There's also the threat of a new GOP entitlement in the form of refundable tax credits. But let's wait on that as well, until the budget details are released.

Of course, there was the heartbreaking salute to Carryn Owens, the widow of U.S. Navy SEAL Chief William "Ryan" Owens. It was followed by long thunderous applause. It was an incredible and unforgettable moment.

And then, the president concluded: "We want peace, wherever peace can be found. ... Hopefully, the 250th year for America will see a world that is more peaceful, more just, and more free."

He pointed to Bell's telephone, Edison's telegraph and Remington's typewriter, suggesting that working together we can empower our aspirations and put aside our fears.

"But we can only get there together," he said. "We are one people with one destiny. We all bleed the same blood. We all salute the same great American flag. And we are all made by the same God."

That is optimism. That is leadership. And that is greatness. Both Trump's allies and doubters will now sleep better and with a little more hope than many of them will dare to admit.

Speeches like this can change history. Do not underestimate this president. Like tens of millions, I'm sure, I'm proud of him.

To find out more about Lawrence Kudlow and read features by other Creators Syndicate writers and cartoonists, visit the Creators Syndicate Web page at www.creators.com.

COPYRIGHT 2017 CREATORS.COM

See More Commentary by Lawrence Kudlow.

See Other Political Commentary.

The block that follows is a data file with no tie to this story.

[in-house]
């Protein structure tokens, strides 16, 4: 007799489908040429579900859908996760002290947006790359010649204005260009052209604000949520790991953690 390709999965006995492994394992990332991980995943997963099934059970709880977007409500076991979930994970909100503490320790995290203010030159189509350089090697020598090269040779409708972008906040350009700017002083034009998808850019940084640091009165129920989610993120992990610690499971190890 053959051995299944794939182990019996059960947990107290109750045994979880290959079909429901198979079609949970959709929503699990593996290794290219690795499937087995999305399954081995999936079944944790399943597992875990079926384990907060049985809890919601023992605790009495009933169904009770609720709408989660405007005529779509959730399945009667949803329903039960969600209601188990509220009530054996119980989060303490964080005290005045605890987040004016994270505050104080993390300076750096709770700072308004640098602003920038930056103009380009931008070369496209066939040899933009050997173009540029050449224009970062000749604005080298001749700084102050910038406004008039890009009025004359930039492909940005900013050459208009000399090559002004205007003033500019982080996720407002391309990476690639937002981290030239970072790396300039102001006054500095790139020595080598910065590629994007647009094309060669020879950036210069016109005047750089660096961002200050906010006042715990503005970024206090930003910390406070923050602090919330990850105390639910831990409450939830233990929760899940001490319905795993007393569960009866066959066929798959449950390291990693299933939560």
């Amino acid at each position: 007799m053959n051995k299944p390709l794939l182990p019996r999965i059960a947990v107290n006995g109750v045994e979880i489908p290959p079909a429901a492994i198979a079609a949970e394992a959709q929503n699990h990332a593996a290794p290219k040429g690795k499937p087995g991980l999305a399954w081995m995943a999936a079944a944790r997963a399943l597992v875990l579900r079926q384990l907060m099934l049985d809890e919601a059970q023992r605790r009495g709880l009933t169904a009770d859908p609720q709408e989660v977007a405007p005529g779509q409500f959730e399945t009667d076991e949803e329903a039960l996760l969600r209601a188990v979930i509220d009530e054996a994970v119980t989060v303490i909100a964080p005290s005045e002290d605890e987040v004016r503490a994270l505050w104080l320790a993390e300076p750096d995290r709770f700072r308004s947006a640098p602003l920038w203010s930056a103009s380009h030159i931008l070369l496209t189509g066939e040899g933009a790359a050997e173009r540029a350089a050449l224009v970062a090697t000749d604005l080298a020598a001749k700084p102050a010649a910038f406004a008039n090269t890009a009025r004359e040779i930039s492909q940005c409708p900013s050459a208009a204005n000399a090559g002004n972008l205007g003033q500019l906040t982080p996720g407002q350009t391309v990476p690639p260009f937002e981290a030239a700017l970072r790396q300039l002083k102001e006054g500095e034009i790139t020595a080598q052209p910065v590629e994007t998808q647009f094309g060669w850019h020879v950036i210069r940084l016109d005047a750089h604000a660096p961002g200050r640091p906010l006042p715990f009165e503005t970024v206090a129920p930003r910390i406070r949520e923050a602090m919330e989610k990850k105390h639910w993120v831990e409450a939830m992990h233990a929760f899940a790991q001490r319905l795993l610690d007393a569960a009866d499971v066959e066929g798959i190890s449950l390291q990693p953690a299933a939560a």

Views expressed in this column are those of the author, not those of Rasmussen Reports. Comments about this content should be directed to the author.

Rasmussen Reports is a media company specializing in the collection, publication and distribution of public opinion information.

We conduct public opinion polls on a variety of topics to inform our audience on events in the news and other topics of interest. To ensure editorial control and independence, we pay for the polls ourselves and generate revenue through the sale of subscriptions, sponsorships, and advertising. Nightly polling on politics, business and lifestyle topics provides the content to update the Rasmussen Reports web site many times each day. If it's in the news, it's in our polls. Additionally, the data drives a daily update newsletter and various media outlets across the country.

Some information, including the Rasmussen Reports daily Presidential Tracking Poll and commentaries are available for free to the general public. Subscriptions are available for $4.95 a month or 34.95 a year that provide subscribers with exclusive access to more than 20 stories per week on upcoming elections, consumer confidence, and issues that affect us all. For those who are really into the numbers, Platinum Members can review demographic crosstabs and a full history of our data.

To learn more about our methodology, click here.